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March 06 2017

lasertreatment

Advantages of Using a Laser to Remove a Tattoo

Is a tattoo no longer permanent? It seems that it is not. The removal of a tattoo through laser treatment is a medical practice that involves removing colored or black pigments introduced under the skin. Two processes are needed to ensure this process is a success: Surgical ablation and laser. Dermabrasion, or "sanding" of the epidermis, can also be considered when the tattoo is not deep and extensive, but this technique is used very little these days.

Whatever the protocol chosen, the removal of a tattoo is easier when it has been performed by a professional in cosmetic dermatology. Indeed, a professional tattoo artist "inks" the skin using various pigments with the aid of a machine (dermograph) and places it on the same plane. Conversely, the pigments used by an amateur tattoo artist is most often injected at different depths into the skin, and sometimes resulting from personal mixtures of inks. Because of this, it is more difficult for the doctor to erase it homogeneously.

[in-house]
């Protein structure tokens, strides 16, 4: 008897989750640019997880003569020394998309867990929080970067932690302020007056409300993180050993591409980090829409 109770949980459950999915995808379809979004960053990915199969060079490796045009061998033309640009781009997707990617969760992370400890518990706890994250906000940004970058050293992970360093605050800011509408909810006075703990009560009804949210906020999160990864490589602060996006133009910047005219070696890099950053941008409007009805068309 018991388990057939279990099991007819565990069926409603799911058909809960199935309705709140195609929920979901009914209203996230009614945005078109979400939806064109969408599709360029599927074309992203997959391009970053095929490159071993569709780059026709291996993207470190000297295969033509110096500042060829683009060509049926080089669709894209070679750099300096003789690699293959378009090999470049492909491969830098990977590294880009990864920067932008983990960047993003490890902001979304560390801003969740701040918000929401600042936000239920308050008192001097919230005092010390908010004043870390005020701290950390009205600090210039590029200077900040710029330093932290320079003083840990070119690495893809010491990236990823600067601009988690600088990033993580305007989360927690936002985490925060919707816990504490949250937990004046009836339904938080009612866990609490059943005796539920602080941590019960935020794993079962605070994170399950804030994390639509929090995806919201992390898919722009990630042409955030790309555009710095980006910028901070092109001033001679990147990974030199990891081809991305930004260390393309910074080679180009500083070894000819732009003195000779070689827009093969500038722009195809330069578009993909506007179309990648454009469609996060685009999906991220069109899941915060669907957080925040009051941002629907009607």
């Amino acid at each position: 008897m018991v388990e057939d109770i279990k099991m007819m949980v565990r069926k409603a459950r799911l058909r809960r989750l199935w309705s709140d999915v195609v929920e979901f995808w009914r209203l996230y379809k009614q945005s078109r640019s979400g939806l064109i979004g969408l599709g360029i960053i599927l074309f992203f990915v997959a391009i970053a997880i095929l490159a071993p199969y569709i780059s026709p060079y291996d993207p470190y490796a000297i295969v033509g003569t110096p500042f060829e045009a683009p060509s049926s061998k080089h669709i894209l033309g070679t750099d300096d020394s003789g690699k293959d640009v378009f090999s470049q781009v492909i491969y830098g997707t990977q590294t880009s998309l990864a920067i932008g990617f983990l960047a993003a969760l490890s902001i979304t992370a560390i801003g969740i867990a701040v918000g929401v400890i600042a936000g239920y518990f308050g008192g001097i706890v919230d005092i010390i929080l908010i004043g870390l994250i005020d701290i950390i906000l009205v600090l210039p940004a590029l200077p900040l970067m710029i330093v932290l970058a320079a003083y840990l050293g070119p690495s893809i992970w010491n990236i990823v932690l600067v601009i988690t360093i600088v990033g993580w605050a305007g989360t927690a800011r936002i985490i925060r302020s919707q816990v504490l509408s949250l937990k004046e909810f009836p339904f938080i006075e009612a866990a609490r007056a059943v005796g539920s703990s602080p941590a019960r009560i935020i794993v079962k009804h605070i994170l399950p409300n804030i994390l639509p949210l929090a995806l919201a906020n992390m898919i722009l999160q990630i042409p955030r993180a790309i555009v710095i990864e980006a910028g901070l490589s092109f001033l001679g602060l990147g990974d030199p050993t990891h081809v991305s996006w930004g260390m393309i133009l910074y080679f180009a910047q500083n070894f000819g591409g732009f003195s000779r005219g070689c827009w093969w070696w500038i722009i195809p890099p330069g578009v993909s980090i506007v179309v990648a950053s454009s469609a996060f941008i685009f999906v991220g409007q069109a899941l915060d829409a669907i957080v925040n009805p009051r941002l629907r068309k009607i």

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The Q-Switch laser is the only type of laser indicated for the removal of tattoos. Swept over the tattooed area, this laser is absorbed by the pigments present in the skin and causes them to burst. Keep in mind that this laser does not destroy it, rather the laser breaks the pigments up into tiny particles. These microscopic pigment grains are then naturally eliminated by the body. They are small enough to be digested by macrophages (cells of the immune system that function to destroy foreign bodies).

Each pigment color (orange, yellow, red, turquoise, etc...) corresponds to a particular setting of the Q-Switch laser. It is important to contact a doctor that uses a well-equipped laser! Moreover, this kind of laser does not require a cooling system because its impact is too short to heat or burn the skin. The Q-Switch laser can be applied to all tattoos, regardless of their size, and on all skin types. However, people with darker skin might require longer laser times, especially if the tattoo to be eliminated is black. This is because the laser struggles to differentiate melanin, the natural pigment from the skin, from the black pigments of the tattoo.

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